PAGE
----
Advancing Cybersecurity by Closing the Gender Gap [Weekly Cybersecurity Brief]

As we know, there are many factors driving the recent attention put on cybersecurity. From the threat of geopolitical discord to continued recovery from the large-scale attacks that have swept through private, government and infrastructure sectors, we are ensconced in cybersecurity, like it or not. And as we try to identify the best ways to strengthen our approaches going forward, one of the most important is to diversify the perspectives represented in the industry. Each year, March marks the celebration of Women’s History Month. While we honor the trajectory-defining achievements of women across fields, it is important to acknowledge that we still need to create more opportunities. This is particularly true in cybersecurity. This week, we look at Microsoft’s new survey examining the state of the gender gap.

Before diving further into the results of the study though, there was another announcement made surrounding the support of growing the cybersecurity force. As The Hill reported, the government funding bill recently submitted to President Biden included a proposed $2.6 billion budget for the Cybersecurity and Infrastructure Security Agency (CISA). Those total tops last year’s by $568 million, speaking to the critical point we are at in addressing the need for greater cybersecurity, especially as potential threats from Russia persist. As part of the budget, $119.5 million would be allocated for “threat hunting,” according to the article, $64.1 million would go toward “vulnerability management.” Another focus of the funds would be aiding CISA’s regional support throughout the country.

Funding is certainly a major element of building cybersecurity capabilities across the board, but like we stated earlier, bettering cybersecurity also takes bettering inclusion. Pointing to this need, Microsoft Corporate Vice President Vasu Jakkal took to the company’s blog to share that it had conducted a survey to further understand what is maintaining such a gender gap in cybersecurity talent. As Jakkal wrote, “2.5 million-plus cybersecurity jobs are open — women can fill them.” However, only 25% of workers making up the industry were women as of 2021. So, what is preventing more from entering the field? One finding stemming from the study was that “Men are more likely than women (21 percent versus 10 percent) to feel qualified to apply for a cybersecurity job posting,” according to Windows Central.

Both findings listed above spell out critical problems. Not only do women make up a much smaller percentage of an industry that is crying out for new talent, but there is clearly a lack in programming offered to women and girls that would equip them with the confidence to pursue a career in cybersecurity. This, in turn, leads to the study’s conclusion that only 44% of the women who responded felt as though they were accurately represented in the industry. Additionally, 54% reported experiencing effects of gender bias. If we are truly going to shore up cybersecurity, then we need to patch this as a systemic vulnerability like we would with a network vulnerability. Like ZDNet highlighted in its coverage of this survey, data shows that diversity improves every aspect of a business from innovation to the bottom line.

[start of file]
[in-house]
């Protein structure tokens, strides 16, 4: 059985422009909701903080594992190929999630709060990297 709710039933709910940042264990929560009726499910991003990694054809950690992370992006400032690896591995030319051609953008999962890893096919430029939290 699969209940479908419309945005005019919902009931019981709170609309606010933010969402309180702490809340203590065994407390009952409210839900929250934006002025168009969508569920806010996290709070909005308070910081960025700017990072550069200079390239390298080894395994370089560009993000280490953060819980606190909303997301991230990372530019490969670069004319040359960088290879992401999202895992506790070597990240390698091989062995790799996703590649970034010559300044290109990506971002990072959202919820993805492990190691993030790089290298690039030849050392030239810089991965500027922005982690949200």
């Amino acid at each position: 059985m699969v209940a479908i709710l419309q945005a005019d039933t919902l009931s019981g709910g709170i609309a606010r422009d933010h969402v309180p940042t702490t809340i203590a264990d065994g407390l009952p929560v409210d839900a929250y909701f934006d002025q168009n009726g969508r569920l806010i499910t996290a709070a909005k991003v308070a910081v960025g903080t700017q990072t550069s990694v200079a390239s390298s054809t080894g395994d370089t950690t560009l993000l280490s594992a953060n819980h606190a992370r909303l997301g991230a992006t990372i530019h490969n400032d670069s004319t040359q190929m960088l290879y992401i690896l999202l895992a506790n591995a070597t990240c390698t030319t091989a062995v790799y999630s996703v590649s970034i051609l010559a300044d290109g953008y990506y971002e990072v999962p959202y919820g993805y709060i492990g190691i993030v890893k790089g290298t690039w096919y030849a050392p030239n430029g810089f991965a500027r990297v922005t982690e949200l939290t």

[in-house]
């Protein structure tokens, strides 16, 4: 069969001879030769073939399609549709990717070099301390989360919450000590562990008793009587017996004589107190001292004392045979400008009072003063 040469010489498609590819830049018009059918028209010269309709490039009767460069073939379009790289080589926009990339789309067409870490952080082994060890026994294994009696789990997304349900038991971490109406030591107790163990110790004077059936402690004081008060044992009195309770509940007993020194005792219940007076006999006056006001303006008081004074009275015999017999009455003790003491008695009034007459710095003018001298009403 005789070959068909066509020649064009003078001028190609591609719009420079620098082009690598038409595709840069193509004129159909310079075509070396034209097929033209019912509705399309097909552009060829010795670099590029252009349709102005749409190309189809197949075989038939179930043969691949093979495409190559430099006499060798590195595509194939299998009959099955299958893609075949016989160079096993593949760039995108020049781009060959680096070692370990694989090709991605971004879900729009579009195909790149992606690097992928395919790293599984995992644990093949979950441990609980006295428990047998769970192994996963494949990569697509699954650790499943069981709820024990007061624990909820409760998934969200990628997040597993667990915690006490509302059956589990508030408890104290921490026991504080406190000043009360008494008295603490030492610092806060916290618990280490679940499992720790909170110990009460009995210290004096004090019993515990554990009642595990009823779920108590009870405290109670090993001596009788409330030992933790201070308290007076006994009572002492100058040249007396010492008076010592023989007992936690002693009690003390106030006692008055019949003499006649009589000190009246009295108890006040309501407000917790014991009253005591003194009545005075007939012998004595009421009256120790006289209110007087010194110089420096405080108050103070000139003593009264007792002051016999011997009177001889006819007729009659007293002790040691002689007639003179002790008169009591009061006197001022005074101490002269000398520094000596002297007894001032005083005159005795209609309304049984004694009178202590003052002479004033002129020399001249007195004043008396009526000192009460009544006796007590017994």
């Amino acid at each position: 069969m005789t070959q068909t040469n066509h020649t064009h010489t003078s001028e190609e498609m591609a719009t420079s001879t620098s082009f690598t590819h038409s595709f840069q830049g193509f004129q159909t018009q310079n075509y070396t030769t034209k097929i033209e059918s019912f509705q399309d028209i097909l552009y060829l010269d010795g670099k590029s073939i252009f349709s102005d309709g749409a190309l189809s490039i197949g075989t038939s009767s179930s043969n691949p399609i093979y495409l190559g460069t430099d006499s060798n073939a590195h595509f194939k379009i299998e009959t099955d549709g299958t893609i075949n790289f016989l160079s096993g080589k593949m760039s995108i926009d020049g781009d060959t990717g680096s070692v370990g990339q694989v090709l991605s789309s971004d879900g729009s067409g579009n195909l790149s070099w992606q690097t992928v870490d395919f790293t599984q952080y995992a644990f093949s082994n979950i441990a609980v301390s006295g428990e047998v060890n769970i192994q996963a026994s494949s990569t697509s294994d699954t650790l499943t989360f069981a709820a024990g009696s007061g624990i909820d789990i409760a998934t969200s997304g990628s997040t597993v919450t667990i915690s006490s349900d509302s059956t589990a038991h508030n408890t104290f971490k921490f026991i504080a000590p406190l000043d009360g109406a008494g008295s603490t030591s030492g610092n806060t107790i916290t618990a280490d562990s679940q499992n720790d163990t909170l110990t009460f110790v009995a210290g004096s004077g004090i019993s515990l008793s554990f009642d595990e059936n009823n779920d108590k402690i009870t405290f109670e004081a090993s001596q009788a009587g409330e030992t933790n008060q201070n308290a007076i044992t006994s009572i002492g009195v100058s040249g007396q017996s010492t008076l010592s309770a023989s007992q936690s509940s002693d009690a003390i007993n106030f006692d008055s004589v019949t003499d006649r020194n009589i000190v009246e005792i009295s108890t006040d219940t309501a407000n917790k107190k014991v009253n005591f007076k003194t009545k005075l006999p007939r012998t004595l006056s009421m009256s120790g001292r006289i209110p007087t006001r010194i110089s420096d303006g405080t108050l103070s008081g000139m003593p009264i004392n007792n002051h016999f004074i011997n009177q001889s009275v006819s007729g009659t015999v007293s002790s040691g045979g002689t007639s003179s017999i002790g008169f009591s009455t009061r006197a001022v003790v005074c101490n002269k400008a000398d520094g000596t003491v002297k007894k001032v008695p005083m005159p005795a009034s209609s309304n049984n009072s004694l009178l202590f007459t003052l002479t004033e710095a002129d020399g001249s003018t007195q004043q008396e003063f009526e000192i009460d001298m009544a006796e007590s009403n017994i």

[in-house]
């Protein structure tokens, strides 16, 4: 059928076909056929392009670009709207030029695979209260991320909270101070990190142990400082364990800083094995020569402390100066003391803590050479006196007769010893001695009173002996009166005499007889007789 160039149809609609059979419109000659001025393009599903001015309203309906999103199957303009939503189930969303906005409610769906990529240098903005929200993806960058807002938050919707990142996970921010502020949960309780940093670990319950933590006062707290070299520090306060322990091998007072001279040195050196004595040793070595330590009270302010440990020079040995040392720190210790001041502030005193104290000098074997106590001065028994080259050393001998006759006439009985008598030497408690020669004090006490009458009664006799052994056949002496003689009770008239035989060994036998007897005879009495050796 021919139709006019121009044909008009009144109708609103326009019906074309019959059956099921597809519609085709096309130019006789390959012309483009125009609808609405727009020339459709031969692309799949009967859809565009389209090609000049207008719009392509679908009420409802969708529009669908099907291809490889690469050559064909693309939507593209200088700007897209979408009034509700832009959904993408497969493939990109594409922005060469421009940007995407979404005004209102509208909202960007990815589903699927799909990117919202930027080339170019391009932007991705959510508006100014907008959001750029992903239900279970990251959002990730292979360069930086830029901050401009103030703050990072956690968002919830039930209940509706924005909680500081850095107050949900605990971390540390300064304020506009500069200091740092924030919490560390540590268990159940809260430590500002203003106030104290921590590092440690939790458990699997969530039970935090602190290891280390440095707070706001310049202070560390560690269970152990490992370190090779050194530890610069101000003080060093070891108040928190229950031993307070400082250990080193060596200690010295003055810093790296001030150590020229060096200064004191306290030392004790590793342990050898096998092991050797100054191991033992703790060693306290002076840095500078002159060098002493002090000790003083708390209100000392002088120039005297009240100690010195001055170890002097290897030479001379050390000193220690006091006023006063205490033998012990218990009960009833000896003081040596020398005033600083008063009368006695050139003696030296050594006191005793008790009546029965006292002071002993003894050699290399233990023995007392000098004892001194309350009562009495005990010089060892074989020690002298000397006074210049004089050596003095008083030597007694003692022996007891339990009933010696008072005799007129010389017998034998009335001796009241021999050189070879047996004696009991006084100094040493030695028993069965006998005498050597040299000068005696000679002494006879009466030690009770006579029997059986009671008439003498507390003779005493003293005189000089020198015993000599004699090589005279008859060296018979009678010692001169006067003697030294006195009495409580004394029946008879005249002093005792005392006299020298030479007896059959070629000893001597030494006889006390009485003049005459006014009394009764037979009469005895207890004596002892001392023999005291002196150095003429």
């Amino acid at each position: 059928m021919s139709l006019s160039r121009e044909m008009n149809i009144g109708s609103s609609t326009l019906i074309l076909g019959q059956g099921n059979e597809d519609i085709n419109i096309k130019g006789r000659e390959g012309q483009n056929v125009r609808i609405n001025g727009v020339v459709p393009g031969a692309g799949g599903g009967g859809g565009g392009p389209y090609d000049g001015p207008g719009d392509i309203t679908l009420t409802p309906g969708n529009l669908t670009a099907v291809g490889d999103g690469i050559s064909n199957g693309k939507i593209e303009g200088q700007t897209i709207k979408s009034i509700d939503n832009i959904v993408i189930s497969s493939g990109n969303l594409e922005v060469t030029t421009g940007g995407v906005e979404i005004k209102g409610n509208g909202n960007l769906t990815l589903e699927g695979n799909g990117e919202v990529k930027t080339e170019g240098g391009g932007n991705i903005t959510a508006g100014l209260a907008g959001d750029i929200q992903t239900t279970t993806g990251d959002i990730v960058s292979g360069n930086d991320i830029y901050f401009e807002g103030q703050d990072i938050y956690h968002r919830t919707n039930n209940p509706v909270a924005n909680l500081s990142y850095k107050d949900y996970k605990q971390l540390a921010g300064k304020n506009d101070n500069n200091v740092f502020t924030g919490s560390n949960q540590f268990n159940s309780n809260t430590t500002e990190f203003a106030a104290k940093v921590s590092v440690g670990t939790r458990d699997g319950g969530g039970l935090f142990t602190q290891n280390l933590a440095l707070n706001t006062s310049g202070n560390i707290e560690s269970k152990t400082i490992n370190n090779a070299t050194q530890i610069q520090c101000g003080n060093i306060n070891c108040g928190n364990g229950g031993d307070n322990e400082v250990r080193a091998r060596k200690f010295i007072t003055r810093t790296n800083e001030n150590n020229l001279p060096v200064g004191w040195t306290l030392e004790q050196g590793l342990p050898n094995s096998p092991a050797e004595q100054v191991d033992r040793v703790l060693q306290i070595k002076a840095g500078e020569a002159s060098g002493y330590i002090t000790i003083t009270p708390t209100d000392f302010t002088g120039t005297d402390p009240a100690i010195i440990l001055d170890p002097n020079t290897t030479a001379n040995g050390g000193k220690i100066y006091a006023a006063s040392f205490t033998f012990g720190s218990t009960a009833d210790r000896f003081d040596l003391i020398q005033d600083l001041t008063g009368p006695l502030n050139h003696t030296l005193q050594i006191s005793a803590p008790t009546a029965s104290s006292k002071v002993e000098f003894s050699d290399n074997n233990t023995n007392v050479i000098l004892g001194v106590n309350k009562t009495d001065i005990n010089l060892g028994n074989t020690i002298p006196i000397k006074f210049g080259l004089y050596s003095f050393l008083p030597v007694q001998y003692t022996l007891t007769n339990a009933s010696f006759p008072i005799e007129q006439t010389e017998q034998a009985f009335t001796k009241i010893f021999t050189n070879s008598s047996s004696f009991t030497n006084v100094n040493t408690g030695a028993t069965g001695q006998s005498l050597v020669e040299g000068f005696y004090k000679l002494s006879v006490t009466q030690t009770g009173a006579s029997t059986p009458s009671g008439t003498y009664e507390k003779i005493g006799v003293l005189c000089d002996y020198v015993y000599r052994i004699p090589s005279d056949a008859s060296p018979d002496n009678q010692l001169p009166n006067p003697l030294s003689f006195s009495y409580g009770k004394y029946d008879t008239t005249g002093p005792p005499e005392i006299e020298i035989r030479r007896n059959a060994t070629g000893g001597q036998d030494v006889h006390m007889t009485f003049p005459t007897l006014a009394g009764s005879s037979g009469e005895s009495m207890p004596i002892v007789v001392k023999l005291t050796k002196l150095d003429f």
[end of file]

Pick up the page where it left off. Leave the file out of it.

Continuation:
Happy International Women’s Month! You can read more about my advocacy for diversifying the cybersecurity field at https://option3.com/lisa-donnan-advocates-for-diversity-and-inclusion/.

Key Takeaways:

“Spending bill includes large funding increase to boost cybersecurity” – Rebecca Beitsch, The Hill

https://thehill.com/policy/national-security/597902-spending-bill-includes-large-funding-increase-to-boost-cybersecurity

  • The government funding bill recently submitted to President Biden included a proposed $2.6 billion budget for the Cybersecurity and Infrastructure Security Agency (CISA).
  • Those total increases last year’s budget by $568 million.
  • As part of the budget, $119.5 million would be allocated for “threat hunting,” according to the article, $64.1 million would go toward “vulnerability management.”

“Microsoft uses research to find causes of cybersecurity gender gap” – Robert Carnevale, Windows Central

https://www.windowscentral.com/microsoft-uses-research-find-causes-cybersecurity-gender-gap

  • Microsoft Corporate Vice President Vasu Jakkal took to the company’s blog to share that it had conducted a survey to further understand what is maintaining such a gender gap in cybersecurity talent.
  • Only 25% of workers making up the industry were women as of 2021.
  • Windows Central explained that the study found, “Men are more likely than women (21 percent versus 10 percent) to feel qualified to apply for a cybersecurity job posting,”

“Microsoft: There’s a critical shortage of women in cybersecurity, and we need to do something about it” – Owen Hughes, ZDNet

https://www.zdnet.com/article/microsoft-theres-a-critical-shortage-of-women-in-cybersecurity-and-we-need-to-do-something-about-it/

  • The Microsoft study concluded that only 44% of the women who responded felt as though they were properly represented in the industry.
  • Additionally, 54% reported experiencing effects of gender bias.
  • Fixing this issue will not only help fill the talent shortage, but data shows that it benefits companies in many ways including innovation and profitability.
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